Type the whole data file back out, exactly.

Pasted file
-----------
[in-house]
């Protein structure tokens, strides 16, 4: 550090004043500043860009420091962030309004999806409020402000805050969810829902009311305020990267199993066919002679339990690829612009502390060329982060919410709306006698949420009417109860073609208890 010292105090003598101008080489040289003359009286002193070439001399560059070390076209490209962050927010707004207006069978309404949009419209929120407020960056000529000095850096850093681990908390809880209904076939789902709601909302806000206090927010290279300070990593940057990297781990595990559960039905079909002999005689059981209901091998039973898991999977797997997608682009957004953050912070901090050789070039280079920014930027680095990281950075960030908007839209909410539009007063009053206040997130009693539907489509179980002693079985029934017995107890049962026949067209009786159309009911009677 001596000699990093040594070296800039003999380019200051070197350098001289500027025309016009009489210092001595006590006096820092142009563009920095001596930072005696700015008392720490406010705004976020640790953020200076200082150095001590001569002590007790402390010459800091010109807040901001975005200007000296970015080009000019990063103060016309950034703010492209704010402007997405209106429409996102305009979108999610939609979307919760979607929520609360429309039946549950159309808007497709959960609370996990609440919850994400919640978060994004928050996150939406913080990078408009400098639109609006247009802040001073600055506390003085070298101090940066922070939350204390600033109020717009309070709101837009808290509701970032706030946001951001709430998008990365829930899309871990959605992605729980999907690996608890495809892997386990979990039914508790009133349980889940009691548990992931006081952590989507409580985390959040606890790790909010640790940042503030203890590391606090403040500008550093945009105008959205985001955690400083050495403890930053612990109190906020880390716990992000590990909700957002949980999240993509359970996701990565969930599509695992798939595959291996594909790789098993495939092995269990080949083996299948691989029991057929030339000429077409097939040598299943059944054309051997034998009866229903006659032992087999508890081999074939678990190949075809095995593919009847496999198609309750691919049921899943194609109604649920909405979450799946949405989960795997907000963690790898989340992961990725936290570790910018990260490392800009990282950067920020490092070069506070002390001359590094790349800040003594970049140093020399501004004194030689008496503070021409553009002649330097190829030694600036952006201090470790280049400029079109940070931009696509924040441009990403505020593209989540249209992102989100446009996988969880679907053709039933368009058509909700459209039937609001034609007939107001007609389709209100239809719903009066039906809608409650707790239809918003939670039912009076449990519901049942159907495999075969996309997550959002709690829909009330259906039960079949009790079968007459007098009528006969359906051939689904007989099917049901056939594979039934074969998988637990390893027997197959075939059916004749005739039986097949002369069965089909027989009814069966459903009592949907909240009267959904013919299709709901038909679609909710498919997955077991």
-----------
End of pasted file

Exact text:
[in-house]
């Protein structure tokens, strides 16, 4: 550090004043500043860009420091962030309004999806409020402000805050969810829902009311305020990267199993066919002679339990690829612009502390060329982060919410709306006698949420009417109860073609208890 010292105090003598101008080489040289003359009286002193070439001399560059070390076209490209962050927010707004207006069978309404949009419209929120407020960056000529000095850096850093681990908390809880209904076939789902709601909302806000206090927010290279300070990593940057990297781990595990559960039905079909002999005689059981209901091998039973898991999977797997997608682009957004953050912070901090050789070039280079920014930027680095990281950075960030908007839209909410539009007063009053206040997130009693539907489509179980002693079985029934017995107890049962026949067209009786159309009911009677 001596000699990093040594070296800039003999380019200051070197350098001289500027025309016009009489210092001595006590006096820092142009563009920095001596930072005696700015008392720490406010705004976020640790953020200076200082150095001590001569002590007790402390010459800091010109807040901001975005200007000296970015080009000019990063103060016309950034703010492209704010402007997405209106429409996102305009979108999610939609979307919760979607929520609360429309039946549950159309808007497709959960609370996990609440919850994400919640978060994004928050996150939406913080990078408009400098639109609006247009802040001073600055506390003085070298101090940066922070939350204390600033109020717009309070709101837009808290509701970032706030946001951001709430998008990365829930899309871990959605992605729980999907690996608890495809892997386990979990039914508790009133349980889940009691548990992931006081952590989507409580985390959040606890790790909010640790940042503030203890590391606090403040500008550093945009105008959205985001955690400083050495403890930053612990109190906020880390716990992000590990909700957002949980999240993509359970996701990565969930599509695992798939595959291996594909790789098993495939092995269990080949083996299948691989029991057929030339000429077409097939040598299943059944054309051997034998009866229903006659032992087999508890081999074939678990190949075809095995593919009847496999198609309750691919049921899943194609109604649920909405979450799946949405989960795997907000963690790898989340992961990725936290570790910018990260490392800009990282950067920020490092070069506070002390001359590094790349800040003594970049140093020399501004004194030689008496503070021409553009002649330097190829030694600036952006201090470790280049400029079109940070931009696509924040441009990403505020593209989540249209992102989100446009996988969880679907053709039933368009058509909700459209039937609001034609007939107001007609389709209100239809719903009066039906809608409650707790239809918003939670039912009076449990519901049942159907495999075969996309997550959002709690829909009330259906039960079949009790079968007459007098009528006969359906051939689904007989099917049901056939594979039934074969998988637990390893027997197959075939059916004749005739039986097949002369069965089909027989009814069966459903009592949907909240009267959904013919299709709901038909679609909710498919997955077991």